by Laura Lee
Editors Note: One of the rewards of directing the Institute is that Laura and I meet so many fascinating people, and fun adventures continue to come our way. I asked Laura to gather up some of these stories, conversations and activities and share them in the newsletter from time to time. This is the first edition of “Out & About”. And while we thank our donors individually, Laura also wants to acknowledge gifts here as well. ~ Paul Robear
Addition to Advisory Committee
Barbara Cox and Rod Kulbach came for a week’s visit to introduce neurologist/psychiatrist Geert Mayer to CI. After just a few sessions in the kiva, Geert had this to say: “The wake, non-REM and REM states are characterized by defined Networks within the brain. They receive Input from the Environment to which they can react depending on the activated Network. With each Change of the wake-sleep state brain Centers that have been activated Close down. States of Trance as in the Kiva or in “lucid dreaming” may allow us to voluntarily sneak into Centers that normally would have been shut off and allow us new mental and physical experience.”
Geert, who heads Germany’s Hephata Klinik, serves as Associate Professor of Neurology at Philipps University, and lectures at conferences all over the world on the brain in sleep and dreaming, graciously sat down for a couple of hours of interviews on his expertise as it relates to CI’s work, particularly the experience of trance as a “waking dream” which especially intrigued him due to his interest in lucid dreaming states. We got out and about as well — Barbara, a cause-oriented, fine arts photography agent, took us to meet her colleagues at Santa Fe’s Photo-Eye Bookstore and Gallery. We visited several Canyon Road galleries, as well as her favorite artist at Santa Clara pueblo. We hiked and climbed the long ladders of Bandolier’s cliff dwelling, toured the Georgia OKeefe Museum, and saw the house and Ghost Ranch in Abiquiu. Rod, the author of “Baja Dreaming” found time to work on his second sailing memoir, a collection of poetry and short essays on his lifetime of adventuring at sea, which is now at the printers. Congrats Rod, and thank you Barbara for your kind words.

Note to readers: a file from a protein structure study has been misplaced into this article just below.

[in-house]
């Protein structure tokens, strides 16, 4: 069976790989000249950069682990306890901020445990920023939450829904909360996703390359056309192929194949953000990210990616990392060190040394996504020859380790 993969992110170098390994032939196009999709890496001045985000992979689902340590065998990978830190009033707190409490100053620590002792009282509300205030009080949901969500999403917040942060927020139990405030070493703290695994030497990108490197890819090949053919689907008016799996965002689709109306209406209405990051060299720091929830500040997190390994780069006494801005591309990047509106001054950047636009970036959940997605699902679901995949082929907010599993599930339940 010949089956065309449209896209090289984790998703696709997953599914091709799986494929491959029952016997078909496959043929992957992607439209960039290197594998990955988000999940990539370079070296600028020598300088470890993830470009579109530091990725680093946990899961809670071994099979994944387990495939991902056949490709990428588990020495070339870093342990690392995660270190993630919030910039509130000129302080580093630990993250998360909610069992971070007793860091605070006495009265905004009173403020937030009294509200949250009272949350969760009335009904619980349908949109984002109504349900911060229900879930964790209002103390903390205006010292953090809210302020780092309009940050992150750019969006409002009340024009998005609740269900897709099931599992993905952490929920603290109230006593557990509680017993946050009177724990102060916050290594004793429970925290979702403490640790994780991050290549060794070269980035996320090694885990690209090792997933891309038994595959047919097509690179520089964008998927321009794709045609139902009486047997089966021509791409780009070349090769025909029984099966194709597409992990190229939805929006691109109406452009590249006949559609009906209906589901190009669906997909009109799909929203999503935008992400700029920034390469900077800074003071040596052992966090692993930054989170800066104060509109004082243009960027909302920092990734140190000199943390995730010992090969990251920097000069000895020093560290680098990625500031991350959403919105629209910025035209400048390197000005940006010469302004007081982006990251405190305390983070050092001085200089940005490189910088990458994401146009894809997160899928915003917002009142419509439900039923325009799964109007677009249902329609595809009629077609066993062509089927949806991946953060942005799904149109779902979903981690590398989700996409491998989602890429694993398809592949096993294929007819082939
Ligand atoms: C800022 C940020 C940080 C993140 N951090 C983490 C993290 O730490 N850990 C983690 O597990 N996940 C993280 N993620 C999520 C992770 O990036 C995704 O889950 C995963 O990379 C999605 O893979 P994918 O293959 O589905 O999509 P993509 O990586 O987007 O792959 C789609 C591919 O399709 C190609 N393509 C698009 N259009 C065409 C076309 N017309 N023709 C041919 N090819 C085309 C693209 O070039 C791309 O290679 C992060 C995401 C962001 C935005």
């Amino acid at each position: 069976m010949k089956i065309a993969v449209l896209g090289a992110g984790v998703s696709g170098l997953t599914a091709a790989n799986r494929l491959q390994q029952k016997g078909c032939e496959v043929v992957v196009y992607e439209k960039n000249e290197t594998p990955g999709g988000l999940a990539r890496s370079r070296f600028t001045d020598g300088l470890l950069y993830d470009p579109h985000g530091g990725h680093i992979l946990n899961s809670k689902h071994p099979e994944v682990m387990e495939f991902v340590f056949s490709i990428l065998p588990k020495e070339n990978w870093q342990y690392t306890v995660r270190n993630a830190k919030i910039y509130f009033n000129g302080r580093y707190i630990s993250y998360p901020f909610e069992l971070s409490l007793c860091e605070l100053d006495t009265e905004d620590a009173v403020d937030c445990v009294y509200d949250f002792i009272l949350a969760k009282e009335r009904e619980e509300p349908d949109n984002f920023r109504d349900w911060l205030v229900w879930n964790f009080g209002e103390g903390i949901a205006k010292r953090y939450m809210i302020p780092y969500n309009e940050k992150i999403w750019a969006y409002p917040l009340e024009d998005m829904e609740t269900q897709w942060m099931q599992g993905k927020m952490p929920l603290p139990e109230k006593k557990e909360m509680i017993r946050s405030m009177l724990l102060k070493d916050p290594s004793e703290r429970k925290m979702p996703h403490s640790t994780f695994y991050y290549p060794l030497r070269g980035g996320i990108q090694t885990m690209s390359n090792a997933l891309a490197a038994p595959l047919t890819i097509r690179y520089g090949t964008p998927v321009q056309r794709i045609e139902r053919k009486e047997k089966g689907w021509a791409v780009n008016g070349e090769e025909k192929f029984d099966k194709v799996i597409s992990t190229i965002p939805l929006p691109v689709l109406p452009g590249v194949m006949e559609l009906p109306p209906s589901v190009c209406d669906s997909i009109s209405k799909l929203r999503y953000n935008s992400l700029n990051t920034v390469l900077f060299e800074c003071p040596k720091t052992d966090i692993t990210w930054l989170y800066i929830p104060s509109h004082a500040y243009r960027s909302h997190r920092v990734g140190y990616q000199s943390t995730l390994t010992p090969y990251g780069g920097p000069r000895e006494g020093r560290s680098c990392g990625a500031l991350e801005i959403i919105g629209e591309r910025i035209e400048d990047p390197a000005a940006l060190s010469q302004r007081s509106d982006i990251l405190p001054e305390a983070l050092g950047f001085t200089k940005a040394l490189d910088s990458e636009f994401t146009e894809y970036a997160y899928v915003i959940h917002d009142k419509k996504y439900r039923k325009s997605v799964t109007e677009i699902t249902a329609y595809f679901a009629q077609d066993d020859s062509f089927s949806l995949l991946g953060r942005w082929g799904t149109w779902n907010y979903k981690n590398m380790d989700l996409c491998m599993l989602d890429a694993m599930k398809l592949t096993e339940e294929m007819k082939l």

Barbara writes: “Having practiced yoga and meditation an altered state was not unfamiliar to me. I was surprised to experience an immediate universal connection with profound and lasting memories and benefits in the special kiva setting at CI. Laura and Paul made it a safe and meaningful experience in that magical CI environment. They are gifted, patient teachers with great insight and wisdom. And we loved exploring the surrounding area together or just sitting , taking in the sunset and an ever changing sky. An experience we will treasure for a long time.”
We also very pleased to announce that Geert has accepted our invitation to join our Advisory Committee. Having his
Indian Arts Research Center – Santa Fe
Paul and I joined Dori Smith and Steven Hecht for a tour of the extensive collection of historic pueblo ceramics and basketry at Santa Fe’s Indian Arts Research Center. A division of the School for Advanced Research (sarweb.org) its stated goal is to “bridge the divide between creativity and scholarship…. and illuminate the intersections of the social sciences, humanities, and the arts.” Scholars as well as artists come to study these collections. Our knowledgeable and entertaining guide was Larry Dalrymple, the author of “Indian Basketmakers of the Southwest: The Living Art and Fine Tradition”, whose commentary — about how a pot was made, how each pueblo had its unique “temper” — such as ground volcanic rock or sand — added to strengthen the clay, how family groups grew famous over generations for their innovations and designs, how the traditional method of firing was done, with surprisingly simple yet effective means, certainly added to their luster.
Steven and Dori, recent transplants to Santa Fe from Boston, brought their own fine collection of Indian art with them, and are adding to it. Steven enjoys volunteering at the center one day a week cataloging historic photos, learning more about the rich cultural history of their new home. Dori attended CI workshops earlier this summer, and will join us for the Masked Trance Dance next week. Indian Arts Research Center Website
Mark Varien, Archeologist
Mark Varien, archeologist and director of research at the Crow Canyon Archaeological Center (crowcanyon.org) stopped by to hike out to Cuyamungue’s ancestral village with us.
Mark writes: “It was a real pleasure for me to visit Cuyamungue, one of the largest and most important archaeological sites on the northern Rio Grande and in the entire Southwest. Archaeologists have so much to learn from the site, as it can teach us about how the deep past of Pueblo people connects to the modern Pueblo world. And it is especially important to the people Pojoaque, for whom the site is an ancestral village. Thanks Laura and Paul for making my visit possible.”